Through a partnership between NASA, Old Dominion University and Florida State University, students in a response surface methodology (RSM) course set out to improve the performance of NASCAR Winston Cup race cars. Race car teams often use ad-hoc approaches to set up experiments, which cost time and money and may not even yield useful results. Many organizations rely on design of experiments (DOE)—a powerful tool that efficiently supports simultaneous analysis of multiple factors—to improve the quality of their products. The RSM class created a DOE and used Minitab Statistical Software to find factor settings that optimize the results.
Four factors were identified that could affect a race car’s aerodynamic efficiency: front and rear car height, yaw angle (the angle the car center line makes with air stream) and radiator grille coverage. The class needed to design an experiment using these factors, run the experiment using the ODU Langley Full-Scale Wind Tunnel at Langley Air Force Base, and analyze the results to determine which factor settings minimize the front coefficient of lift, the upward force due to the flow of air over the car.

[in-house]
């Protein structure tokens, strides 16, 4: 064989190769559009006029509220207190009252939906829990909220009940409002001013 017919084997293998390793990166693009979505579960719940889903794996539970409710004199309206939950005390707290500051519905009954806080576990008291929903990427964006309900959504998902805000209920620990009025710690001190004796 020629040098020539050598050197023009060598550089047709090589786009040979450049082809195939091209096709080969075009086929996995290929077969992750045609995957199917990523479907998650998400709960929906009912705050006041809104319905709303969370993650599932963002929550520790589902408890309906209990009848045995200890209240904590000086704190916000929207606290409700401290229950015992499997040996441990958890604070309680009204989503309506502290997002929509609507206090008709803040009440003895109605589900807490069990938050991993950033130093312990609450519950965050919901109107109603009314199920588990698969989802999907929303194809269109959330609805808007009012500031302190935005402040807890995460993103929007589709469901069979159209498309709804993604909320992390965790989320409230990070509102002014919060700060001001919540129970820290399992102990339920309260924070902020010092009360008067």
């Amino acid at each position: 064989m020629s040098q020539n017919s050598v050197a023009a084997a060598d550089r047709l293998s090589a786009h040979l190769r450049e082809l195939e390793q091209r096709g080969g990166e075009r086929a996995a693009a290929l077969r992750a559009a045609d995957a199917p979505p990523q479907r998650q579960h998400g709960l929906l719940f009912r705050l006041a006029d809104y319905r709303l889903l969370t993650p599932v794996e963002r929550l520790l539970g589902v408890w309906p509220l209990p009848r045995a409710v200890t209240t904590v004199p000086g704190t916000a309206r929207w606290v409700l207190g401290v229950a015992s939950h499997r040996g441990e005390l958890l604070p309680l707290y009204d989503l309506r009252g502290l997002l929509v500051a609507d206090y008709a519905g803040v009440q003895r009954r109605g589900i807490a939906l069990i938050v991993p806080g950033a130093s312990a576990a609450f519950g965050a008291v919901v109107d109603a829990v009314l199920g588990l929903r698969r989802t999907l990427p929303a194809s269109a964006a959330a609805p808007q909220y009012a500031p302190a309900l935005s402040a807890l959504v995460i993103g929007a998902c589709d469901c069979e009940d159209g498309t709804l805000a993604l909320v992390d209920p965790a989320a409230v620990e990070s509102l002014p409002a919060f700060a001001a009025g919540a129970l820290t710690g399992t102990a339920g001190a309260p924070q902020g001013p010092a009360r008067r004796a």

How Minitab Helped
Minitab technical trainer Scott Kowalski, who consulted on the project, and professors Drew Landman and James Simpson, devised a solution using a split-plot design to manage the hard-to-change factors—front and rear car height—and shorten the experimentation time from 24 to nine hours. Using Minitab’s DOE and General Linear Model tools, the class conducted their analysis.
The team successfully identified the significant factors and interactions that affect the race car’s aerodynamic performance. By utilizing a split-plot design and Minitab, they determined that the best performance is achieved when the rear height is set at its highest level and the grille is completely covered.